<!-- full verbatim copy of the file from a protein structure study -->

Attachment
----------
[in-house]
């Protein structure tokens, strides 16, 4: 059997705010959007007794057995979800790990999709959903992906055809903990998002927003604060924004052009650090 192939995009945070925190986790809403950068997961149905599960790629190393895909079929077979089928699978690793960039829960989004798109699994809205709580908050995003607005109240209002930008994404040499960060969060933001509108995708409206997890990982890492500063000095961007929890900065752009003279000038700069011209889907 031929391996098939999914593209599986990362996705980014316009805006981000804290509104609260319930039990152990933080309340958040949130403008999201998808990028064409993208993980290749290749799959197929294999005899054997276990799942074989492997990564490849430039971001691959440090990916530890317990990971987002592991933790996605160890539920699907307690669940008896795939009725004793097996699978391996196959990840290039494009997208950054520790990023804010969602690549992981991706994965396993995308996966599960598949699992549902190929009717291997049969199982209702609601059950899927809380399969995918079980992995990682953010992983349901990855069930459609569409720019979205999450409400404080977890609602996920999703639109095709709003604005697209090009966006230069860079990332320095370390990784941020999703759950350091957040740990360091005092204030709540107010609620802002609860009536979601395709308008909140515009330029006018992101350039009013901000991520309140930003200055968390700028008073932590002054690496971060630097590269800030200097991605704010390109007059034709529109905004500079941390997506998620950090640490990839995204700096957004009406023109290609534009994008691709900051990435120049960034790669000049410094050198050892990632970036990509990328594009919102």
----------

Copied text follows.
[in-house]
């Protein structure tokens, strides 16, 4: 059997705010959007007794057995979800790990999709959903992906055809903990998002927003604060924004052009650090 192939995009945070925190986790809403950068997961149905599960790629190393895909079929077979089928699978690793960039829960989004798109699994809205709580908050995003607005109240209002930008994404040499960060969060933001509108995708409206997890990982890492500063000095961007929890900065752009003279000038700069011209889907 031929391996098939999914593209599986990362996705980014316009805006981000804290509104609260319930039990152990933080309340958040949130403008999201998808990028064409993208993980290749290749799959197929294999005899054997276990799942074989492997990564490849430039971001691959440090990916530890317990990971987002592991933790996605160890539920699907307690669940008896795939009725004793097996699978391996196959990840290039494009997208950054520790990023804010969602690549992981991706994965396993995308996966599960598949699992549902190929009717291997049969199982209702609601059950899927809380399969995918079980992995990682953010992983349901990855069930459609569409720019979205999450409400404080977890609602996920999703639109095709709003604005697209090009966006230069860079990332320095370390990784941020999703759950350091957040740990360091005092204030709540107010609620802002609860009536979601395709308008909140515009330029006018992101350039009013901000991520309140930003200055968390700028008073932590002054690496971060630097590269800030200097991605704010390109007059034709529109905004500079941390997506998620950090640490990839995204700096957004009406023109290609534009994008691709900051990435120049960034790669000049410094050198050892990632970036990509990328594009919102």